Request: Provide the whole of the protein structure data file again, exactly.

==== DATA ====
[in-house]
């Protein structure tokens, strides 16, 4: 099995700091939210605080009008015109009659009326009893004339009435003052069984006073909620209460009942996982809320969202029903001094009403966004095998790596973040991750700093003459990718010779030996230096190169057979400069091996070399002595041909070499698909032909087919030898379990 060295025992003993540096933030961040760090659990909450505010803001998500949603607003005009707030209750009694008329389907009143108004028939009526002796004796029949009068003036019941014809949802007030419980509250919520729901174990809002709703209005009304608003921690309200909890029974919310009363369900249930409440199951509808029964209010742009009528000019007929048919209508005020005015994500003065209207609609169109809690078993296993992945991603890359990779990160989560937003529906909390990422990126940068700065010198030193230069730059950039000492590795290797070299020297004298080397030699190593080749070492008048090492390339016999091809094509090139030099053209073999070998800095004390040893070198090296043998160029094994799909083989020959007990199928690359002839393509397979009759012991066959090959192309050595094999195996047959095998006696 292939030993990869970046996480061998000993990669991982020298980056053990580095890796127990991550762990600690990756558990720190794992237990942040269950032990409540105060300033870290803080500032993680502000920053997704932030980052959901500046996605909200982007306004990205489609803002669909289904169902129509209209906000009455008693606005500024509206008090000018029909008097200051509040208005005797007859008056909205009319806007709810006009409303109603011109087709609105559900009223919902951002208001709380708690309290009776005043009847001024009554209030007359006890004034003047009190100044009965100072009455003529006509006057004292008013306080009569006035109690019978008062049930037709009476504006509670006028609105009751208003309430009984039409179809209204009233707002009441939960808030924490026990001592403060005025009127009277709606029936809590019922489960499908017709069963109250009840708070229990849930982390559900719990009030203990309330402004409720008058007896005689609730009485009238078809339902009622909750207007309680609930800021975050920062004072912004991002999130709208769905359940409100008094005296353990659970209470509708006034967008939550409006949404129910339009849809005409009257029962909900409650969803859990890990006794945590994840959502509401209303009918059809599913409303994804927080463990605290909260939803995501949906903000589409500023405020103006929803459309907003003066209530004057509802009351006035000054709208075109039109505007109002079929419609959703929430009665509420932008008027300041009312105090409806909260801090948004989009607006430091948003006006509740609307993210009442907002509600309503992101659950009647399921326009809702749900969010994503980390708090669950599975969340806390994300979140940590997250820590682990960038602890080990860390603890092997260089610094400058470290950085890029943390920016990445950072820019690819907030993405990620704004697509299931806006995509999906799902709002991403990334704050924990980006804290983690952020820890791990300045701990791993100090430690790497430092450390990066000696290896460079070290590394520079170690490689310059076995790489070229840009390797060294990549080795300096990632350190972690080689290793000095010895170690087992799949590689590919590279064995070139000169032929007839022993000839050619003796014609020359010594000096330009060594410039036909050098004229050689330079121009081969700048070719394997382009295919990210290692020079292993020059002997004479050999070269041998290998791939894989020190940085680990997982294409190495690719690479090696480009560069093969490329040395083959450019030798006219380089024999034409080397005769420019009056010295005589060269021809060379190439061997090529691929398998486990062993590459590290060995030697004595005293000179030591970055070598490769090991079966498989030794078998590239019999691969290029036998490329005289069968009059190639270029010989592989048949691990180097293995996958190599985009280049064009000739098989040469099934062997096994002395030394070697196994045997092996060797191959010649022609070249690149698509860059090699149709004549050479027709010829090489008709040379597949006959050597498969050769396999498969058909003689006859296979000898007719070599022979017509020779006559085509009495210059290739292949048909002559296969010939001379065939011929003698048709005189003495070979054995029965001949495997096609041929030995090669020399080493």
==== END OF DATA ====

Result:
[in-house]
């Protein structure tokens, strides 16, 4: 099995700091939210605080009008015109009659009326009893004339009435003052069984006073909620209460009942996982809320969202029903001094009403966004095998790596973040991750700093003459990718010779030996230096190169057979400069091996070399002595041909070499698909032909087919030898379990 060295025992003993540096933030961040760090659990909450505010803001998500949603607003005009707030209750009694008329389907009143108004028939009526002796004796029949009068003036019941014809949802007030419980509250919520729901174990809002709703209005009304608003921690309200909890029974919310009363369900249930409440199951509808029964209010742009009528000019007929048919209508005020005015994500003065209207609609169109809690078993296993992945991603890359990779990160989560937003529906909390990422990126940068700065010198030193230069730059950039000492590795290797070299020297004298080397030699190593080749070492008048090492390339016999091809094509090139030099053209073999070998800095004390040893070198090296043998160029094994799909083989020959007990199928690359002839393509397979009759012991066959090959192309050595094999195996047959095998006696 292939030993990869970046996480061998000993990669991982020298980056053990580095890796127990991550762990600690990756558990720190794992237990942040269950032990409540105060300033870290803080500032993680502000920053997704932030980052959901500046996605909200982007306004990205489609803002669909289904169902129509209209906000009455008693606005500024509206008090000018029909008097200051509040208005005797007859008056909205009319806007709810006009409303109603011109087709609105559900009223919902951002208001709380708690309290009776005043009847001024009554209030007359006890004034003047009190100044009965100072009455003529006509006057004292008013306080009569006035109690019978008062049930037709009476504006509670006028609105009751208003309430009984039409179809209204009233707002009441939960808030924490026990001592403060005025009127009277709606029936809590019922489960499908017709069963109250009840708070229990849930982390559900719990009030203990309330402004409720008058007896005689609730009485009238078809339902009622909750207007309680609930800021975050920062004072912004991002999130709208769905359940409100008094005296353990659970209470509708006034967008939550409006949404129910339009849809005409009257029962909900409650969803859990890990006794945590994840959502509401209303009918059809599913409303994804927080463990605290909260939803995501949906903000589409500023405020103006929803459309907003003066209530004057509802009351006035000054709208075109039109505007109002079929419609959703929430009665509420932008008027300041009312105090409806909260801090948004989009607006430091948003006006509740609307993210009442907002509600309503992101659950009647399921326009809702749900969010994503980390708090669950599975969340806390994300979140940590997250820590682990960038602890080990860390603890092997260089610094400058470290950085890029943390920016990445950072820019690819907030993405990620704004697509299931806006995509999906799902709002991403990334704050924990980006804290983690952020820890791990300045701990791993100090430690790497430092450390990066000696290896460079070290590394520079170690490689310059076995790489070229840009390797060294990549080795300096990632350190972690080689290793000095010895170690087992799949590689590919590279064995070139000169032929007839022993000839050619003796014609020359010594000096330009060594410039036909050098004229050689330079121009081969700048070719394997382009295919990210290692020079292993020059002997004479050999070269041998290998791939894989020190940085680990997982294409190495690719690479090696480009560069093969490329040395083959450019030798006219380089024999034409080397005769420019009056010295005589060269021809060379190439061997090529691929398998486990062993590459590290060995030697004595005293000179030591970055070598490769090991079966498989030794078998590239019999691969290029036998490329005289069968009059190639270029010989592989048949691990180097293995996958190599985009280049064009000739098989040469099934062997096994002395030394070697196994045997092996060797191959010649022609070249690149698509860059090699149709004549050479027709010829090489008709040379597949006959050597498969050769396999498969058909003689006859296979000898007719070599022979017509020779006559085509009495210059290739292949048909002559296969010939001379065939011929003698048709005189003495070979054995029965001949495997096609041929030995090669020399080493």